The gold lending business is not a bed of roses, says Muthoot’s chief financial officer

The gold lending business is not a bed of roses, said George Alexander Muthoot, Managing Director, Muthoot Finance Ltd (MFL), referring to some of the major non-bank financial firms (NBFCs) that have jumped into the business to diversify their credit bookings .

In cooperation with Business line, Muthoot, who oversees consolidated assets of approximately 61,000 billion yen (approximately 90 percent of which is in gold loans), observed that more players entering the gold lending business see good prospects. He emphasized that this also justifies MFL’s business model, which has been further developed over the past eight decades.

Excerpts:

Many lenders have jumped on the gold loan train. How do you strengthen your business?

We have a stable business. We haven’t changed our focus. The gold lending business has good prospects. The market is huge. There is room for everyone. And those who are focused will no doubt do good business.

All companies that have entered the gold lending business will face many operational challenges in the future and will shift their focus. This usually happens.

The business is very operationally intensive – taking gold, holding, returning, fighting fraud, etc.

New players will have to face operational challenges. We have been through business cycles. This business is not a bed of roses.

So you don’t see competition as a damper?

We don’t see competition as a business damper. It will only get serious gamblers to focus more on business. More people getting into this business means they see good prospects. This means that what we’ve been doing all along has been vindicated. The competition will be there. It will only expand the market.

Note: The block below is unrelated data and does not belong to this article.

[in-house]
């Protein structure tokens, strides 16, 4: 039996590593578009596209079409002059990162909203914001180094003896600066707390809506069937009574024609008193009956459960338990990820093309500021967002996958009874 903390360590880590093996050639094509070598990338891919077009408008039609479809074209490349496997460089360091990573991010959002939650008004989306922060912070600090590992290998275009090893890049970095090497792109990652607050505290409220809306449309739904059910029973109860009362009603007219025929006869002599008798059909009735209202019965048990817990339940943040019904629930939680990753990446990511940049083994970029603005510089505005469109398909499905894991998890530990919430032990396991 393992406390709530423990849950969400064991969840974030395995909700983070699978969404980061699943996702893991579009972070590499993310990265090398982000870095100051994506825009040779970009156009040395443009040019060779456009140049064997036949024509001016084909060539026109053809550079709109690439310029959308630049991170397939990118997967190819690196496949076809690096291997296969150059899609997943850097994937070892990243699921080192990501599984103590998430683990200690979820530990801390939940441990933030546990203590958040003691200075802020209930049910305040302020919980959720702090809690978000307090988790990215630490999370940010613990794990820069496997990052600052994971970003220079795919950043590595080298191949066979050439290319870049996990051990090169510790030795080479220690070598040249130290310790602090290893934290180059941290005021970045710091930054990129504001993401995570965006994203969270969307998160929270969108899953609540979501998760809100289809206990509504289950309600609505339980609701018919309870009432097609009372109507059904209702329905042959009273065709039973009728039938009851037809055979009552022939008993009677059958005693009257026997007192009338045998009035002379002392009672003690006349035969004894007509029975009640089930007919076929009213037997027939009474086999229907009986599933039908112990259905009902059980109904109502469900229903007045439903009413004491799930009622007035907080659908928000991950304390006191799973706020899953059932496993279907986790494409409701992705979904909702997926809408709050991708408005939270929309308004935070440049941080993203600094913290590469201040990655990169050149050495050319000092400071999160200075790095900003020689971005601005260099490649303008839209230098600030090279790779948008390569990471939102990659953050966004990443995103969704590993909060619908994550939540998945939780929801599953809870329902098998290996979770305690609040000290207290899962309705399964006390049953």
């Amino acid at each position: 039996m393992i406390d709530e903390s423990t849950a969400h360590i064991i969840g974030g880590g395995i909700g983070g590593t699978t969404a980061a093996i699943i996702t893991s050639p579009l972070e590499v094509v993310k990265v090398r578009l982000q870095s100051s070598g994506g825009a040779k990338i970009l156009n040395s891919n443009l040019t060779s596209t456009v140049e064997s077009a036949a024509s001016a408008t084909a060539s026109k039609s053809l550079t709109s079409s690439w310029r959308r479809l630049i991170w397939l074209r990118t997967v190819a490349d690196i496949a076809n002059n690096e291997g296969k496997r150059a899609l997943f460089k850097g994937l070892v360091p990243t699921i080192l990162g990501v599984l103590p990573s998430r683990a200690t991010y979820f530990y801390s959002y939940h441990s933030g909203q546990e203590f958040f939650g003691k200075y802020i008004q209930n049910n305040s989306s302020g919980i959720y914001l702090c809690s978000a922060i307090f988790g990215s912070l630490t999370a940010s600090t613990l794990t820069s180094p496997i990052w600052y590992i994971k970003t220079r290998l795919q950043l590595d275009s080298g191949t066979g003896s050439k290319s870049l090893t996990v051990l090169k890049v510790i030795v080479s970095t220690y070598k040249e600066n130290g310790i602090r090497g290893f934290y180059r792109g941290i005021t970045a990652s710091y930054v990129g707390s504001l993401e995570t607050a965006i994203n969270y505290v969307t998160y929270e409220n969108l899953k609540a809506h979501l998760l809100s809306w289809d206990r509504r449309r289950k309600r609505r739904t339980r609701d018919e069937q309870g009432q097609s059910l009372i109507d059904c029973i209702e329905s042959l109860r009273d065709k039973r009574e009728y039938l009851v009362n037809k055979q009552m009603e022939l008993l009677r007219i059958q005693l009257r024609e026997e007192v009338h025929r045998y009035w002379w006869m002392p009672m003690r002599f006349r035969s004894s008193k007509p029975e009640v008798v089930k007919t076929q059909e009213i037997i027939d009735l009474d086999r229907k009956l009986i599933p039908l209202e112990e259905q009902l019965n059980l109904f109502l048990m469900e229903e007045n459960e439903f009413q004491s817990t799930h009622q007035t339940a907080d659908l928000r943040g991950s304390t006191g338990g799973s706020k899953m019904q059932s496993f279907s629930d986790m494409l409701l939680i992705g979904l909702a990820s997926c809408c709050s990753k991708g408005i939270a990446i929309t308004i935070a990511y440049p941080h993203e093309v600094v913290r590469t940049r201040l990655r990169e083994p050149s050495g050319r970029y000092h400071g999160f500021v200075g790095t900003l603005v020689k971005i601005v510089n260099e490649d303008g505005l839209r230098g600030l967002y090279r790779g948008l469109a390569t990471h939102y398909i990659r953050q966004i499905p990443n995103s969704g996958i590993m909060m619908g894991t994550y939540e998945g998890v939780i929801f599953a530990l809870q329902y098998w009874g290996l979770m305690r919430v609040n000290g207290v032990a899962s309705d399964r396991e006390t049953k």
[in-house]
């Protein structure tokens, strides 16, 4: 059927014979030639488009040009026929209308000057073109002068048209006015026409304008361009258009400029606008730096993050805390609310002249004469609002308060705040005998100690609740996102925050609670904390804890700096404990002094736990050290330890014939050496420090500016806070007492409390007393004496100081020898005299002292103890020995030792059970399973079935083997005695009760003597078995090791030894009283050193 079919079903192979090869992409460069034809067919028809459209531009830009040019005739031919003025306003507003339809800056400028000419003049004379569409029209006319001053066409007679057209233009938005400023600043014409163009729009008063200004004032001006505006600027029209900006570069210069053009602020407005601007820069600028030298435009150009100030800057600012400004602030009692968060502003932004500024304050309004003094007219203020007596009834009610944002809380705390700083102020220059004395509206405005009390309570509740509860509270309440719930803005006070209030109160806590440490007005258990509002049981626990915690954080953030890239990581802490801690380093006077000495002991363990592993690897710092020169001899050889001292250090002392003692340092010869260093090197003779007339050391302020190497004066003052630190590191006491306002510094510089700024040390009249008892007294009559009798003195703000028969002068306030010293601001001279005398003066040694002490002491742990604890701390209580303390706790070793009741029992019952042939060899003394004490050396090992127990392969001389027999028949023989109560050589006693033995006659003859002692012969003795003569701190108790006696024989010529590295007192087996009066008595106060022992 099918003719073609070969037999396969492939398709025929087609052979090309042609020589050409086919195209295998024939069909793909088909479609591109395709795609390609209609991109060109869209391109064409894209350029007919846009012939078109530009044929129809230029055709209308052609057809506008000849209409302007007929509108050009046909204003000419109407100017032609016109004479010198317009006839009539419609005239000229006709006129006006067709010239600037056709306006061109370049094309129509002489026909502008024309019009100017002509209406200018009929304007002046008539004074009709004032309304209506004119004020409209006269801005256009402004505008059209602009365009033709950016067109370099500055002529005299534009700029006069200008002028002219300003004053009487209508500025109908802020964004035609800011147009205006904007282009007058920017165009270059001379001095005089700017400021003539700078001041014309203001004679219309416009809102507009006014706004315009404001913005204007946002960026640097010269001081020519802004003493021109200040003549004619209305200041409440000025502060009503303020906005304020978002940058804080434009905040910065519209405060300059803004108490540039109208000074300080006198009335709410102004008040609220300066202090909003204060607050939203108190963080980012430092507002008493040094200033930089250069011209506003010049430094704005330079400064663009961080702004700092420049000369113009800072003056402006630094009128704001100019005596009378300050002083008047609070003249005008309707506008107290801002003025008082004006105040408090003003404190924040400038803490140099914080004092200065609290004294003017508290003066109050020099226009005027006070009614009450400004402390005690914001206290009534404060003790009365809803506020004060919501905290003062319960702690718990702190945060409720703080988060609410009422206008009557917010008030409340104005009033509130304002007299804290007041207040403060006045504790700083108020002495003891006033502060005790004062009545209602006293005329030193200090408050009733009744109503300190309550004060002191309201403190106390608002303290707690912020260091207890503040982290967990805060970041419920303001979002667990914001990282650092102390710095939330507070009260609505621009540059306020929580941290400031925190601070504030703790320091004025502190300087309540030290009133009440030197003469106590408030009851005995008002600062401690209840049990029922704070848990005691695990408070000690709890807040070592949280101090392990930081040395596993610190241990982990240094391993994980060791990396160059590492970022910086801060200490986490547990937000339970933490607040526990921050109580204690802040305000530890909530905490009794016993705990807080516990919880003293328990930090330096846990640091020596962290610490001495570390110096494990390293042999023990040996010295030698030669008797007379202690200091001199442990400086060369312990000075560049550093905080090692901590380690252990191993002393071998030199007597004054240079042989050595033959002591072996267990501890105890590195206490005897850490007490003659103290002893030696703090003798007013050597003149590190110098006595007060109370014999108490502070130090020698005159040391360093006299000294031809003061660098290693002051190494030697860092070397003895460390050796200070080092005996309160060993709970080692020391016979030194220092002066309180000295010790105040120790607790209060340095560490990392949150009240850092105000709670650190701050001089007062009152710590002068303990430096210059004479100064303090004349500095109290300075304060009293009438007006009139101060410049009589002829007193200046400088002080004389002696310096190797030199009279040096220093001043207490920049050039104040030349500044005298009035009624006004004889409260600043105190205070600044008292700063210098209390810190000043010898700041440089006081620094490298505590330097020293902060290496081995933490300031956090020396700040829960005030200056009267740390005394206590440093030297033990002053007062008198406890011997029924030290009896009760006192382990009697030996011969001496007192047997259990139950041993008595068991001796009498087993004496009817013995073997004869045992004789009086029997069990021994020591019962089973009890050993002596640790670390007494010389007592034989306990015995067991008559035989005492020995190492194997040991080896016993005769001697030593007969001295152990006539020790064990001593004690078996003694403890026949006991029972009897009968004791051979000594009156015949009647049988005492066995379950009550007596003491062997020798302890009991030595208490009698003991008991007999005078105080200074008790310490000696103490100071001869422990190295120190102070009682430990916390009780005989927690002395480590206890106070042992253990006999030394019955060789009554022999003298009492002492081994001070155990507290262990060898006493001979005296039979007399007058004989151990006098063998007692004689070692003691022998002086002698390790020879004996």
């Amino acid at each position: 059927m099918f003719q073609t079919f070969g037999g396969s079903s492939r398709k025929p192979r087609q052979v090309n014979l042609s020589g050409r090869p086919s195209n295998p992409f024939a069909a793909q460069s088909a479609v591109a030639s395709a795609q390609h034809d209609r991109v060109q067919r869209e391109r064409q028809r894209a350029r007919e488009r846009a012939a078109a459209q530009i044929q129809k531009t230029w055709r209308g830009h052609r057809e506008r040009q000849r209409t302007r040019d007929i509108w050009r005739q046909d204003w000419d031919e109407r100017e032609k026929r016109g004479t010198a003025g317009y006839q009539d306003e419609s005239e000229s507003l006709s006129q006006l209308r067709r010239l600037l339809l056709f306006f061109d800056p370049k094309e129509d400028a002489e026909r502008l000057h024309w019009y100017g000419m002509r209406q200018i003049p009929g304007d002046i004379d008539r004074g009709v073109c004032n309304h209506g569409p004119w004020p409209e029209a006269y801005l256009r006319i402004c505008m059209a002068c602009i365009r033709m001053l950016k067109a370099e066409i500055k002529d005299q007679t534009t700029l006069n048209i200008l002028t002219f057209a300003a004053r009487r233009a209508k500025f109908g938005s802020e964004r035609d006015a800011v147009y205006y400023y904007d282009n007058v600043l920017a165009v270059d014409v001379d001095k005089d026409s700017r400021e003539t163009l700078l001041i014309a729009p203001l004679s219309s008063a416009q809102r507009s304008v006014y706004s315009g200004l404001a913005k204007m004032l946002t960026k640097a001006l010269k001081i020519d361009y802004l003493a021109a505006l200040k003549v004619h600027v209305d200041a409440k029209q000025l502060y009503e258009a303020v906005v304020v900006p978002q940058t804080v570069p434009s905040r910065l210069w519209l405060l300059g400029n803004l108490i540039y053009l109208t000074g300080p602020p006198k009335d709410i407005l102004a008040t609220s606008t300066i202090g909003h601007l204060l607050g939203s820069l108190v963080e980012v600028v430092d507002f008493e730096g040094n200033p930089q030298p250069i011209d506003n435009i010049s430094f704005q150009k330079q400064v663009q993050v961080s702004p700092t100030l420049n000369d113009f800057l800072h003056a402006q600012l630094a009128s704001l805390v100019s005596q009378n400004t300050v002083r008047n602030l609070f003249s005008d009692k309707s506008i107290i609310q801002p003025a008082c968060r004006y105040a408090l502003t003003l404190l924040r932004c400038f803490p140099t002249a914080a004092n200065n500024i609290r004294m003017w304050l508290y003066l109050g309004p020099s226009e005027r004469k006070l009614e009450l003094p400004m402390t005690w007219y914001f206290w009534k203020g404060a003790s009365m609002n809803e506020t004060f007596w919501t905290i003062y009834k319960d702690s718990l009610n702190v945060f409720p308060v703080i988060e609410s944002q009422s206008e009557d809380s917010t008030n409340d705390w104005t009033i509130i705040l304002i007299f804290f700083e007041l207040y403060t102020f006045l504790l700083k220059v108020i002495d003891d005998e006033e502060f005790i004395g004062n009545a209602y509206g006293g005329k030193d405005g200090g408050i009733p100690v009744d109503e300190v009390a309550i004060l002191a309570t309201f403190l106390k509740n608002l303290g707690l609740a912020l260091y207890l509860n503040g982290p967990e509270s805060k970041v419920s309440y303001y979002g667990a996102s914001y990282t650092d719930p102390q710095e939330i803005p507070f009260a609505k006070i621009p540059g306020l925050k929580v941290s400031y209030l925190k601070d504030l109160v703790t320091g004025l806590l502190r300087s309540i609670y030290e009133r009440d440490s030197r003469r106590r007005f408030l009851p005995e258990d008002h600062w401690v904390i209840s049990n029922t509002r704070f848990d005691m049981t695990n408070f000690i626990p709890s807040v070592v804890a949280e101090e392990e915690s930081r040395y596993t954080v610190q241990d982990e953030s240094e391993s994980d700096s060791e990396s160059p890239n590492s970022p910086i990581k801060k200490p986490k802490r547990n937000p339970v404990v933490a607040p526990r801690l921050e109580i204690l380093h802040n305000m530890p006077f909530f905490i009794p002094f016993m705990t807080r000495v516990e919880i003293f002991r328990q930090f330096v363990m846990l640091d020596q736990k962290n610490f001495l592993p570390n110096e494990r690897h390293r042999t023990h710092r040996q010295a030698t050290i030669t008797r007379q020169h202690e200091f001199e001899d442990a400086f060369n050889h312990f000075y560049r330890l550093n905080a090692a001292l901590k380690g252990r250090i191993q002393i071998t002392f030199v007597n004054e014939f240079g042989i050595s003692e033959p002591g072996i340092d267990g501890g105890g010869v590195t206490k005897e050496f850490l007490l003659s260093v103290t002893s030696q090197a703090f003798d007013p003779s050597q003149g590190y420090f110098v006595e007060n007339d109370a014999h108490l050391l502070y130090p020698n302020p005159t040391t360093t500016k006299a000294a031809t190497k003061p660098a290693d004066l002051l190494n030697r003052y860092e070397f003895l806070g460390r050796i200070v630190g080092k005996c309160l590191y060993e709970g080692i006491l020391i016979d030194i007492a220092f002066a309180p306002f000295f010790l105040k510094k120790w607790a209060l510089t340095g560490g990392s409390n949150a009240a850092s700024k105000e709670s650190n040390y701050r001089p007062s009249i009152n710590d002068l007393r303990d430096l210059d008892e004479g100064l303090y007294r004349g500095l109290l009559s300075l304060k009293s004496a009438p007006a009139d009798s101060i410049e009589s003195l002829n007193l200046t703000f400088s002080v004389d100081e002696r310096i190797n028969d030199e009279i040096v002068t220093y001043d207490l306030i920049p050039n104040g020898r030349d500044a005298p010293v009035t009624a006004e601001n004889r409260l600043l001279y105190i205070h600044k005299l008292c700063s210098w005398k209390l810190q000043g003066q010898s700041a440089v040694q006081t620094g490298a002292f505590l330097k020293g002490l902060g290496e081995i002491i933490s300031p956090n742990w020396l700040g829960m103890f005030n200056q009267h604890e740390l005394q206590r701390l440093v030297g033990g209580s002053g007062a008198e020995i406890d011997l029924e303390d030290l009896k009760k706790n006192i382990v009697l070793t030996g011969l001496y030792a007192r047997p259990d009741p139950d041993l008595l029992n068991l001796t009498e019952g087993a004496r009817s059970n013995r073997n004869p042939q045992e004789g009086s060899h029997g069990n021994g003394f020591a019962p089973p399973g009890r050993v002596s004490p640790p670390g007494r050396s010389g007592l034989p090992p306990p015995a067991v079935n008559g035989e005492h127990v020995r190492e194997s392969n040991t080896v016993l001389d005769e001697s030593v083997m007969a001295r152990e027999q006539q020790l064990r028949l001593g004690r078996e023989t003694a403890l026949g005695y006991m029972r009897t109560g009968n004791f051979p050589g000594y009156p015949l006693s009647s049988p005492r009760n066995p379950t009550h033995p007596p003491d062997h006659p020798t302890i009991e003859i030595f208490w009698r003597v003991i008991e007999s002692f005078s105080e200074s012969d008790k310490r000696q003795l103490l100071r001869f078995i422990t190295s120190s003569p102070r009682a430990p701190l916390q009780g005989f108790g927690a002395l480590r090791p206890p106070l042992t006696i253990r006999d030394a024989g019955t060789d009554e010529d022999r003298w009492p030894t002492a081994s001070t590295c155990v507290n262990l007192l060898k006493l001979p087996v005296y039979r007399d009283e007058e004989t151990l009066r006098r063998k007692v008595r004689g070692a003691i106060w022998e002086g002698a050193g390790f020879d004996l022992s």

I also have the feeling that customers who were previously hesitant to take out a gold loan are now also interested in this product. They see it as an alternative form of credit.

Given that Q1 was a washout due to the second wave of Covid-19, will you be able to meet your AUM year-over-year growth target of 15 percent?

Our independent AUM is around 55,000 crore. We forecast a growth of 15 percent. There wasn’t much we could do in the first quarter. In the second quarter we were able to gain around 5 percent compared to the previous quarter. So in the third and fourth quarters we should catch up and achieve at least 15 percent growth.

We will continue to grow by 15 percent over the next three to four years. This is a reasonable price as the base goes up too.

Three years ago, our average loan amount was about 35,000 yen. Today it’s about 60,000 yen. This increase is directly proportional to the price of gold and the general demand for gold loans

With RBI reducing regulatory arbitrage between banks and NBFCs, are you considering converting to bank?

For the past three to four years we have been closely monitored by the RBI as we are a systemically important NBFC with no deposits. Almost all of the regulations that apply to banks apply to us. There is very little regulatory arbitrage between banks and NBFCs.

But then what is the benefit of becoming a bank? What is the big advantage of getting cheap deposits? Judging by our rating, we can also procure cheap resources. We may not have the luxury of zero interest checking accounts and SBI accounts with low interest rates, etc. But the interest rate differentials on resources between NBFCs and banks are actually narrowing.

At this point in time, we don’t see any benefit (in converting to a bank). But the board has not yet made a decision. Overall, the Board of Management has not given it any thought over the past few years.

Given your projected company growth of 15 percent year-on-year, are you planning to add capital?

As of the end of September 2021, our capital adequacy ratio was 27.60 percent … The current capital adequacy will be sufficient to support business growth for three to four years. But the accumulated profit (retained profits) is also there. So the capital could last longer.

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